Imagine you’re a candy writer. It’s mid-December, and you’re looking over your schedule: Halloween has come and gone, so the big candies have already come out; the next line of Dum Dums isn’t slated to hit until the second week in January. You can relax. Per deadline, you reflect on the year that was and turn in your lists for best candies of the year.
Then, without warning, Hasboro releases a brand new gummy animal. Gummy sloths, let’s say. As soon as it’s released, people want to know how the candy is. You and the rest of the candy critic world are thrown for a loop, called up in the candy-writing off-season.
Bad as that analogy is, that’s something like how it was for music critics last Thursday, when Beyoncé released her self-titled “visual” album out of nowhere. To complicate matters further, “Beyoncé” is not only unavoidable (because it’s Beyoncé), but it’s also one of the year’s best pop albums, a release that stands to shake a few top ten lists up in the eleventh hour.
Paradoxically, the album’s greatness is due in part to its eschewing of pop norms. By releasing the album without the usual run-up of singles and including a music video for every track, all songs are equally weighted. There’s no sense of this-has-to-work resource-overload on some tracks and the converse “bottle episode” lack for others. On “Beyoncé,” the singer is the rare pop auteur, making the album she wants to make because she actually can. As she puts it on the album’s first great song and most memorable music video, “Haunted”: “Soul not for sale. Probably won’t make no money off this. Oh well.”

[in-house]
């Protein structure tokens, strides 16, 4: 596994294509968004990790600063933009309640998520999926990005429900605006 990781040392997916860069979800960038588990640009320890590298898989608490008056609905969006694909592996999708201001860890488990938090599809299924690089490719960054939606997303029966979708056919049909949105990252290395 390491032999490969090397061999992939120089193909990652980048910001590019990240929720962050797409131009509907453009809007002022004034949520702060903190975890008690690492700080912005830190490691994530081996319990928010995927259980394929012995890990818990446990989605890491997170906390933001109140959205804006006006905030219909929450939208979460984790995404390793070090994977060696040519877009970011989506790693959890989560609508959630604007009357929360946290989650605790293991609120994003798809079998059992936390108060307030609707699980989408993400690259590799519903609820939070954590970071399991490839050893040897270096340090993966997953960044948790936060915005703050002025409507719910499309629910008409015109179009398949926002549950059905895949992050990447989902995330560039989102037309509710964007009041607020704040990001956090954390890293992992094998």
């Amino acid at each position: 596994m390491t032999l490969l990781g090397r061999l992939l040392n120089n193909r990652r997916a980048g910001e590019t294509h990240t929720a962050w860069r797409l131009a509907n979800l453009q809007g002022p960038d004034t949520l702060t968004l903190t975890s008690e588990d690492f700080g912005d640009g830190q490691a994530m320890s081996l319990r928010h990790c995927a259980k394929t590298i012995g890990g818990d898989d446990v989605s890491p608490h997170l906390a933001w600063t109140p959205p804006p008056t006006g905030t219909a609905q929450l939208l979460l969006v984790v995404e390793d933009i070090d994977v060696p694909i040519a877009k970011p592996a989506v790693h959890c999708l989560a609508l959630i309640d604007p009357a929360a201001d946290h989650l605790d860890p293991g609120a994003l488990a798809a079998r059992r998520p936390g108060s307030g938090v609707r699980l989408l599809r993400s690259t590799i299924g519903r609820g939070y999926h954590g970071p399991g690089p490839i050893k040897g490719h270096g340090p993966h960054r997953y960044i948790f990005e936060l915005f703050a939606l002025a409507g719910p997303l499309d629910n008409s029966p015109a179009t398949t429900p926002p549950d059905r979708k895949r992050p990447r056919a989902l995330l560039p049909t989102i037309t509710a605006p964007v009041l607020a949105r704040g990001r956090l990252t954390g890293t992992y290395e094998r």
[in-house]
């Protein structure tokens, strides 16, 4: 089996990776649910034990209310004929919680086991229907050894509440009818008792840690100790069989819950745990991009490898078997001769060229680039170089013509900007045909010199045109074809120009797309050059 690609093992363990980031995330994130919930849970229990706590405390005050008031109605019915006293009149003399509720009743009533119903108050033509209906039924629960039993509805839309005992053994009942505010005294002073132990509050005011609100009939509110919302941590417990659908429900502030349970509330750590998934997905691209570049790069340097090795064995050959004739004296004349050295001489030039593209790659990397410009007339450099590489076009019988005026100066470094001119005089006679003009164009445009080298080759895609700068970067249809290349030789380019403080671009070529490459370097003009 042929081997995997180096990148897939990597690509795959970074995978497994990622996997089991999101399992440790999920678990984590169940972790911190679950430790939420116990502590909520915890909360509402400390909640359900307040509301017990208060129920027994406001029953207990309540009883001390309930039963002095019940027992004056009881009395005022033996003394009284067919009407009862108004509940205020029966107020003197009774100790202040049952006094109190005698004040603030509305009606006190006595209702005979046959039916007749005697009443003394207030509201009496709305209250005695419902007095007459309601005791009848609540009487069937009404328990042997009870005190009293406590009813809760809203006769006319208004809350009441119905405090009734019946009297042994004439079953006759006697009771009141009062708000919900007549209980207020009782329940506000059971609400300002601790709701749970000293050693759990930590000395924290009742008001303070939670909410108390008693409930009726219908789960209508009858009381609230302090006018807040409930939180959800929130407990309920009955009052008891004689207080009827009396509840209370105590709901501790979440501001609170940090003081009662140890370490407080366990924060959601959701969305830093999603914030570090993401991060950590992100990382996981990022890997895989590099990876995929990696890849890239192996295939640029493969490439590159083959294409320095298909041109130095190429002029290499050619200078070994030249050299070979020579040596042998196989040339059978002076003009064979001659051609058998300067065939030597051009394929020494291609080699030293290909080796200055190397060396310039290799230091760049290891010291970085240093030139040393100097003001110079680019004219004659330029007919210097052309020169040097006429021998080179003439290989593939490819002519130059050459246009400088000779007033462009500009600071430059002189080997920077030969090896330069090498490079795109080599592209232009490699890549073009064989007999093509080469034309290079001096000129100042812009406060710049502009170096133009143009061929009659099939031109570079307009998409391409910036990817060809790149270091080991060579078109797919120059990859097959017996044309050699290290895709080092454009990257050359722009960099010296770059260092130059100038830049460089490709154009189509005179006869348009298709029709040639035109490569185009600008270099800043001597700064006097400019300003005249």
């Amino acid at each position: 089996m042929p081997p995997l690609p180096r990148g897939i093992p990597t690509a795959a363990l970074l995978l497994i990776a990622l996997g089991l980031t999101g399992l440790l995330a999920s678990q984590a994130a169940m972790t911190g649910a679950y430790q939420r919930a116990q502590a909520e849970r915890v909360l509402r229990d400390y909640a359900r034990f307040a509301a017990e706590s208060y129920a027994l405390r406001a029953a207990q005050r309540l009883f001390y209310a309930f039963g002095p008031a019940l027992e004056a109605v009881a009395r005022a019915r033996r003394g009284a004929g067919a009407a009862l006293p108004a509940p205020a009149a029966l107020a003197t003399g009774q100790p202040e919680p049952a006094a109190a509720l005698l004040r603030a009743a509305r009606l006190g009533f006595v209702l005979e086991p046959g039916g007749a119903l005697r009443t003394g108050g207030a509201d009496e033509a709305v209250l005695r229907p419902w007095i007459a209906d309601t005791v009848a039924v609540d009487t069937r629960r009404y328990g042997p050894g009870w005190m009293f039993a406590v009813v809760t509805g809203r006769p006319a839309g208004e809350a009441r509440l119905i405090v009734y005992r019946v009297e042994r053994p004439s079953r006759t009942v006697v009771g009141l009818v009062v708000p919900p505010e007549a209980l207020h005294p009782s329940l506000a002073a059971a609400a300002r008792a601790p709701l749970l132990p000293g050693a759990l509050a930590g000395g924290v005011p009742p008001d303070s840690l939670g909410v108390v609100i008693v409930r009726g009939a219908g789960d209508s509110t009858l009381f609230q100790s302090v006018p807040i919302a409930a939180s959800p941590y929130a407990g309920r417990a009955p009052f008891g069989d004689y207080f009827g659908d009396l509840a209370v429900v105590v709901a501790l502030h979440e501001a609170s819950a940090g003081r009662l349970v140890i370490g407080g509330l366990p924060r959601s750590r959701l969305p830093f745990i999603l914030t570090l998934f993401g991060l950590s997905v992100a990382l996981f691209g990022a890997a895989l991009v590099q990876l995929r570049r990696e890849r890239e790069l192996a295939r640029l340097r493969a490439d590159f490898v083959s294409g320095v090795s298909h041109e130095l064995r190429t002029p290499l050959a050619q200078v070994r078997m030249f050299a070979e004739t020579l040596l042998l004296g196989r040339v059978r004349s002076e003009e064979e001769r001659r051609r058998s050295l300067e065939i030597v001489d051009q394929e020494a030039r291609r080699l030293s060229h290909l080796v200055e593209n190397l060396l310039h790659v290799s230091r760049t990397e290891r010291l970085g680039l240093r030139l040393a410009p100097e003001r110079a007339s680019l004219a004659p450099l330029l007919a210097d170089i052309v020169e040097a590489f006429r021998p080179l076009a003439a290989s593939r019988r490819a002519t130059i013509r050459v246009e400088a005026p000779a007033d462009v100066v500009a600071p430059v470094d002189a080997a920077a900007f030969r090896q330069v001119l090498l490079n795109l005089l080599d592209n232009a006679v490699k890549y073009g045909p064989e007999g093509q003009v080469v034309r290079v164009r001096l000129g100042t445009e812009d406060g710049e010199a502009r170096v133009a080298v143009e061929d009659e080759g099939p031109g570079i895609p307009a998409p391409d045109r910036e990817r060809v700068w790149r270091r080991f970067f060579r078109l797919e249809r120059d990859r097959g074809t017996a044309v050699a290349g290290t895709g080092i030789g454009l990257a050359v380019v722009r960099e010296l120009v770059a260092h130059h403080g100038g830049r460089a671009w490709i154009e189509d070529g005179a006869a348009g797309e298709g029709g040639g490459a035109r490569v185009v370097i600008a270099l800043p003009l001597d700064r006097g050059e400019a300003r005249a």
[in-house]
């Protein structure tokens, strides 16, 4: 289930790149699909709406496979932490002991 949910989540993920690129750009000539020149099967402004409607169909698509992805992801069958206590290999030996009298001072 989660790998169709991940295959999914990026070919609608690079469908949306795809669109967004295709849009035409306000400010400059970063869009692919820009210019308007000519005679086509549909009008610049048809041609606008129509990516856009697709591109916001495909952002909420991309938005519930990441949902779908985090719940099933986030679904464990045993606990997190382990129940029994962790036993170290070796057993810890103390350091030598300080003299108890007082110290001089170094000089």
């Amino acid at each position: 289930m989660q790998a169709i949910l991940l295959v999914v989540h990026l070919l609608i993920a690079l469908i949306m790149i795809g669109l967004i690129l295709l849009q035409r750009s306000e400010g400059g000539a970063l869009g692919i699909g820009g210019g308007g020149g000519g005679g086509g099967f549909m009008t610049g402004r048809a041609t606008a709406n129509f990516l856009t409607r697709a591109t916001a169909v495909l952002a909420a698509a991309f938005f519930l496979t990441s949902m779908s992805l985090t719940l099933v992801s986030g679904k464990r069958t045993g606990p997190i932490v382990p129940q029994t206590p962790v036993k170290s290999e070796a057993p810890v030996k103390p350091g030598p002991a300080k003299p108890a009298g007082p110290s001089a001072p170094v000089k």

So far as radio hits go, the Ryan Tedder co-written “XO,” is the only sure-fire single on the album. Not that other cuts aren’t good enough, but most contenders are too risqué by far. It’s an interesting bent after the album-initial “Pretty Hurts,” which tears at the veil of feminine beauty standards, but the album ultimately chases a different kind of female empowerment. “Blow” pairs the newly revived funk sound ℅ Pharell with suggestive metaphors that are sure to make Blue Ivy grow shades of red someday. “Partition” explores one-percenter raunch, mixed with the odd Clinton-era sex euphemism. Others, like the “Untitled”-riffing “Rocket” aren’t nearly as coy. The first lines: “Let me sit this ass on you / show you how I feel.” These tracks are appropriately sleek and sexy for their subject, never awkward or embarrassing (for the right setting).
As fun as the album can be, it’s a testament to Beyoncé’s range that it can be just as affecting and somber. Even if you were to v-chip the album, there’s still plenty here worth listening to. Slower tracks like “Heaven” and “Blue” are intimate in a decidedly different sense, displaying Beyoncé’s soulful vocals and songwriting rather than her sex appeal. Drake pops in on “Mine” to make a case for the good girls he turned bad on “Just Hold On We’re Going Home.”
The album stumbles when it tries to walk the line between the two extremes. Over spare electronic beats, “No Angel” has the singer trying to maintain a whispered, fast-clip falsetto for verses and choruses at a time. It sounds like she never quite catches up with the song as it’s penned, one of the album’s weakest writing efforts anyway. “Jealous” suffers a similar tempo malady, but vocally sounds like a random cut off the next Rihanna album. It also sports the album’s flimsiest hook: ” I’m jealous / If you’re keeping your promise, I’m keeping mine.”
But don’t let the missteps dissuade you. In a year that saw new albums from Lady Gaga and Katy Perry, “Beyoncé” is right up there with JT’s “20/20 Experience, Vol. 1″ as one of 2013’s most essential pop albums. Forget about an early Christmas or late Hanukkah gift, “Beyoncé” arrived at just the right time for pop fans: as soon as it was ready.
Dylan Owens is Reverb’s all-purpose news blogger and album reviewer. You can read more from him in Relix magazine and the comment sections of WORLDSTARHIPHOP.